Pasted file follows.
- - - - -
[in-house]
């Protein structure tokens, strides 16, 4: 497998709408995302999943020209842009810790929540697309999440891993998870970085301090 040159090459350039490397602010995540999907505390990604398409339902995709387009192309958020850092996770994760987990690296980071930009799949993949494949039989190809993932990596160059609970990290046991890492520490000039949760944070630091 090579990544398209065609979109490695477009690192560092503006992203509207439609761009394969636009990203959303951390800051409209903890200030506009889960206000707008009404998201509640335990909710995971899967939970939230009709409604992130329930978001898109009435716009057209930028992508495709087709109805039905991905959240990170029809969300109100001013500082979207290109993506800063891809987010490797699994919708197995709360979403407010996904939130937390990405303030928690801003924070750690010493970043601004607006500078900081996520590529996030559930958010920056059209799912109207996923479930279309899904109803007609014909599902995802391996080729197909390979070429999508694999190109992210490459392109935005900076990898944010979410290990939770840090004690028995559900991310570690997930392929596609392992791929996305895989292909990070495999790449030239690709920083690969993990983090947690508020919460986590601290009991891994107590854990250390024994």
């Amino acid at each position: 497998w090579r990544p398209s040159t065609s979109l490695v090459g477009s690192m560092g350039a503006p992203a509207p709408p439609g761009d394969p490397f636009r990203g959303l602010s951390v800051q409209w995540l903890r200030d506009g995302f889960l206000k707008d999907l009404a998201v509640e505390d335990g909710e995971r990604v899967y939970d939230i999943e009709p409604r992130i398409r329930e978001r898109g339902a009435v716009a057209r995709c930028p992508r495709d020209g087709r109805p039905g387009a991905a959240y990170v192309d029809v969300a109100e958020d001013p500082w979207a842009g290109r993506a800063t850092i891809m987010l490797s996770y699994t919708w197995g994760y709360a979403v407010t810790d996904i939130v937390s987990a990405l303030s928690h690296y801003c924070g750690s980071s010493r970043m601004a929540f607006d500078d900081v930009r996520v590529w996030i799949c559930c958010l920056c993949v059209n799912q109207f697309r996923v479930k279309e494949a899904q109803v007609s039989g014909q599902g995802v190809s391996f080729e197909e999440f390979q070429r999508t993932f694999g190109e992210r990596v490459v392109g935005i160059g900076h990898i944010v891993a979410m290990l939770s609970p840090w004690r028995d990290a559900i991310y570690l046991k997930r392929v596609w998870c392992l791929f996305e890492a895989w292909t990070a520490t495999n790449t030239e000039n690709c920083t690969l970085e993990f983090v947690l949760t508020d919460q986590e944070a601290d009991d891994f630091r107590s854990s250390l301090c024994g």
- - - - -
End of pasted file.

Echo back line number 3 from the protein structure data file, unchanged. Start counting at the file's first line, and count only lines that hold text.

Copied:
């Amino acid at each position: 497998w090579r990544p398209s040159t065609s979109l490695v090459g477009s690192m560092g350039a503006p992203a509207p709408p439609g761009d394969p490397f636009r990203g959303l602010s951390v800051q409209w995540l903890r200030d506009g995302f889960l206000k707008d999907l009404a998201v509640e505390d335990g909710e995971r990604v899967y939970d939230i999943e009709p409604r992130i398409r329930e978001r898109g339902a009435v716009a057209r995709c930028p992508r495709d020209g087709r109805p039905g387009a991905a959240y990170v192309d029809v969300a109100e958020d001013p500082w979207a842009g290109r993506a800063t850092i891809m987010l490797s996770y699994t919708w197995g994760y709360a979403v407010t810790d996904i939130v937390s987990a990405l303030s928690h690296y801003c924070g750690s980071s010493r970043m601004a929540f607006d500078d900081v930009r996520v590529w996030i799949c559930c958010l920056c993949v059209n799912q109207f697309r996923v479930k279309e494949a899904q109803v007609s039989g014909q599902g995802v190809s391996f080729e197909e999440f390979q070429r999508t993932f694999g190109e992210r990596v490459v392109g935005i160059g900076h990898i944010v891993a979410m290990l939770s609970p840090w004690r028995d990290a559900i991310y570690l046991k997930r392929v596609w998870c392992l791929f996305e890492a895989w292909t990070a520490t495999n790449t030239e000039n690709c920083t690969l970085e993990f983090v947690l949760t508020d919460q986590e944070a601290d009991d891994f630091r107590s854990s250390l301090c024994g």